"The Center for Automotive Research in Ann Arbor estimates that labor is just 5.1% of the cost of the average vehicle. That's a very important data point to take into account when the automakers claim that our demands will be catastrophic," UAW spokesperson Jim McNeil said.

McNeil also noted that the rising MSRPs of Big Three vehicles have not been driven by labor. "[A recent study] published by the BLS shows that dealer markups have been driving up the costs of new cars, NOT labor costs."

Finally, McNeil pointed to a recent statement made by Fain talking about the costs borne by UAW workers over the past decade and a half.

"Overall, the starting pay for a Big Three worker today is almost $21,000 less than it was in 2007 when adjusted for inflation," the statement said. "UAW members made enormous sacrifices to save the automakers during the Great Recession, but we’ve never been made whole."

A new sign is unveiled at General Motors Detroit-Hamtramck assembly plant, Friday, Oct. 16, 2020, in Hamtramck, Mich. The automaker is investing $2.2 billion at its plant to produce a variety of all-electric trucks and SUVs. GM's first all-electric truck will be a pickup with production scheduled to begin in late 2021. (AP Photo/Carlos Osorio)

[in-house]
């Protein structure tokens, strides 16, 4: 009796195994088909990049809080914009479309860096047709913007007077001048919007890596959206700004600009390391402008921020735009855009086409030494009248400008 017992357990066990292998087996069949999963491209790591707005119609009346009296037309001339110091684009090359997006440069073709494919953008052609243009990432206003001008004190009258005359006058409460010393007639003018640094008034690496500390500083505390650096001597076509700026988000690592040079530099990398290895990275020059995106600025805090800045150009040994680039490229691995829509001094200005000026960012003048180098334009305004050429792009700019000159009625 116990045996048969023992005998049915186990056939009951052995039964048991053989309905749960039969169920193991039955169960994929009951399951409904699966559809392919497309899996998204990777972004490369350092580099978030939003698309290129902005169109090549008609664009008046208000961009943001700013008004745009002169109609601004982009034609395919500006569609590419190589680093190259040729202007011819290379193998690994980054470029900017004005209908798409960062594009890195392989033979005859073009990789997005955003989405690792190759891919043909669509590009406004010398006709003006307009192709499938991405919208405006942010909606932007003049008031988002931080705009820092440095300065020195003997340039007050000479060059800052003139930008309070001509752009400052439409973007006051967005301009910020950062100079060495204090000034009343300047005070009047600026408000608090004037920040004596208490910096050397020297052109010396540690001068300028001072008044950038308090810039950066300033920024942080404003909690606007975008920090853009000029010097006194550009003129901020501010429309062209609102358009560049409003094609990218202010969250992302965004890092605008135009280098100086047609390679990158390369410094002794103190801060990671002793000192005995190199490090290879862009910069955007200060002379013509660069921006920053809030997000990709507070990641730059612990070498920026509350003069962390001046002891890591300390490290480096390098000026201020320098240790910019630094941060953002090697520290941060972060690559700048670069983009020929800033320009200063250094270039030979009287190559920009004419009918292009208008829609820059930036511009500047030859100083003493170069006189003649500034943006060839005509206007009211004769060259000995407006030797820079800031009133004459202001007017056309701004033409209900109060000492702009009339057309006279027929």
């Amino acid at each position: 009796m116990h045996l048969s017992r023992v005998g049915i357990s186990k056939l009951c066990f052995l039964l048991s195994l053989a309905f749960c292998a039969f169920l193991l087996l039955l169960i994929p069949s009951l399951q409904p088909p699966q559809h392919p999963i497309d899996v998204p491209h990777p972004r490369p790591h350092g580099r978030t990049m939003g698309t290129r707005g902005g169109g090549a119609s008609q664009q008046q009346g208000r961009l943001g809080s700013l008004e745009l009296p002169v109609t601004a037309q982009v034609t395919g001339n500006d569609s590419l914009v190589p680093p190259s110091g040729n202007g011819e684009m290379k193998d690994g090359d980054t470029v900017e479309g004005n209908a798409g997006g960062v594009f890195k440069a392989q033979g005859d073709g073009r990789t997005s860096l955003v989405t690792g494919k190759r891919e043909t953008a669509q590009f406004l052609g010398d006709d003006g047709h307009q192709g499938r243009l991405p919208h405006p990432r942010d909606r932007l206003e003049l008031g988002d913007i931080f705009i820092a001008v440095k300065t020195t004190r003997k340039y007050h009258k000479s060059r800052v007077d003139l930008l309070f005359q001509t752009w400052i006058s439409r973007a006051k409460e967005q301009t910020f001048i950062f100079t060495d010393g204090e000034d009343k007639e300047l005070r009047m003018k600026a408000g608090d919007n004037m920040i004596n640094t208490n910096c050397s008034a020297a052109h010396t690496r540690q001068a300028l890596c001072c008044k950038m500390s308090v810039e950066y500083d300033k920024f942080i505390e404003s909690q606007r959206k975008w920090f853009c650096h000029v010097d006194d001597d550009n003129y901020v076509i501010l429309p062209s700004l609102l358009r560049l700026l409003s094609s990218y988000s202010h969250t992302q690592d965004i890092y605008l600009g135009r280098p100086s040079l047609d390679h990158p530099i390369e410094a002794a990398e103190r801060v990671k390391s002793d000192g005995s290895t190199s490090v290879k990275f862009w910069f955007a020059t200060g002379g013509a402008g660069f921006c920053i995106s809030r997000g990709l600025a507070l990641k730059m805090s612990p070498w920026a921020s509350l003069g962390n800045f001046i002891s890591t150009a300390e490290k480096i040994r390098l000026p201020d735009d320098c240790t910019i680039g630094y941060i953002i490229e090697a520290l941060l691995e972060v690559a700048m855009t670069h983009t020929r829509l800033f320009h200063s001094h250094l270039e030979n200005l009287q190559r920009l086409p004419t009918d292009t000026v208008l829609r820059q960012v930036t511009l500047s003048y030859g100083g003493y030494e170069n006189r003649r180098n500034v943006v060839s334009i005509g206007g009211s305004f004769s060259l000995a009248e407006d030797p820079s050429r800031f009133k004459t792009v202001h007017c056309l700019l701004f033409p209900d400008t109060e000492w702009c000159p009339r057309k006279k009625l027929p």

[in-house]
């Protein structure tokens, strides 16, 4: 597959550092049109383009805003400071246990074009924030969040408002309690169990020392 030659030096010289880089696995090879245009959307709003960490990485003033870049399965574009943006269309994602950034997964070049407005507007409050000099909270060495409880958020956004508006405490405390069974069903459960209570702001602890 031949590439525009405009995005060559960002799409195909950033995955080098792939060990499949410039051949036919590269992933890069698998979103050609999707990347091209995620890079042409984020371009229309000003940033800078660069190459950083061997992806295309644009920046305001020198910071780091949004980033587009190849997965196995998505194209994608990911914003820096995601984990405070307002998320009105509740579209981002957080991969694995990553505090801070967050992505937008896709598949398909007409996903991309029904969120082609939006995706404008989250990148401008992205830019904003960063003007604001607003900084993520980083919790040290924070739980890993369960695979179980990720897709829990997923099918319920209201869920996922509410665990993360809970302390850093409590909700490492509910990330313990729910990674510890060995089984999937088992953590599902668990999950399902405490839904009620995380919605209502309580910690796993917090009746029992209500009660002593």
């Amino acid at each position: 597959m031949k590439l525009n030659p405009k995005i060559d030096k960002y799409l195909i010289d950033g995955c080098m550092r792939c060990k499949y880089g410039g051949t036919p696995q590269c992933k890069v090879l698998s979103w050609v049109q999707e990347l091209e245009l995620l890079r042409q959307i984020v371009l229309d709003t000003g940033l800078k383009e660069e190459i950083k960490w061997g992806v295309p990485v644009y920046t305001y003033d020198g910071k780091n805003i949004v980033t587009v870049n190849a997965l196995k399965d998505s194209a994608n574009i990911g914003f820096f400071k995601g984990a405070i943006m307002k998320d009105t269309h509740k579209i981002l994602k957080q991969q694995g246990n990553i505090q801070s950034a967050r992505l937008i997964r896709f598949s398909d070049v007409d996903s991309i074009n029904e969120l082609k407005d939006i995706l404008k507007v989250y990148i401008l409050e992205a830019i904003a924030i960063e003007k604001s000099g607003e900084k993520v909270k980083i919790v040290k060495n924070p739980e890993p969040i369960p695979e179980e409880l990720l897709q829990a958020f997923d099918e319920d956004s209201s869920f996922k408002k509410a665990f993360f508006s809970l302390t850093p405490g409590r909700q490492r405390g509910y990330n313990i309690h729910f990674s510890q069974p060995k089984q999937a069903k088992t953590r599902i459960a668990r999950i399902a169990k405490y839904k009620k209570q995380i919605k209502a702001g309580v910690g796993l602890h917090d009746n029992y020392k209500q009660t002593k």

A strong sell from Wall Street: The GM Detroit-Hamtramck assembly plant. (AP Photo/Carlos Osorio) (ASSOCIATED PRESS)

A 'good faith' process

For its part, Big Three leadership has been striking more of a conciliatory tone, at least publicly.

GM President Mark Reuss recently told Yahoo Finance that GM is negotiating a deal "that works for everybody in good faith.”

Meanwhile, Ford Chairman Bill Ford has said that the UAW isn’t the "enemy" and that he wants to find common ground.

But Stellantis, which just this week saw Fain throw its contract proposal into the trash in another Facebook Live video, said the UAW needs to focus on "reality."

"[The UAW] demands could endanger our ability to make decisions in the future that provide job security for our employees," Stellantis North America COO Mark Stewart said in a statement to employees, according to Reuters. "This is a losing proposition for all of us."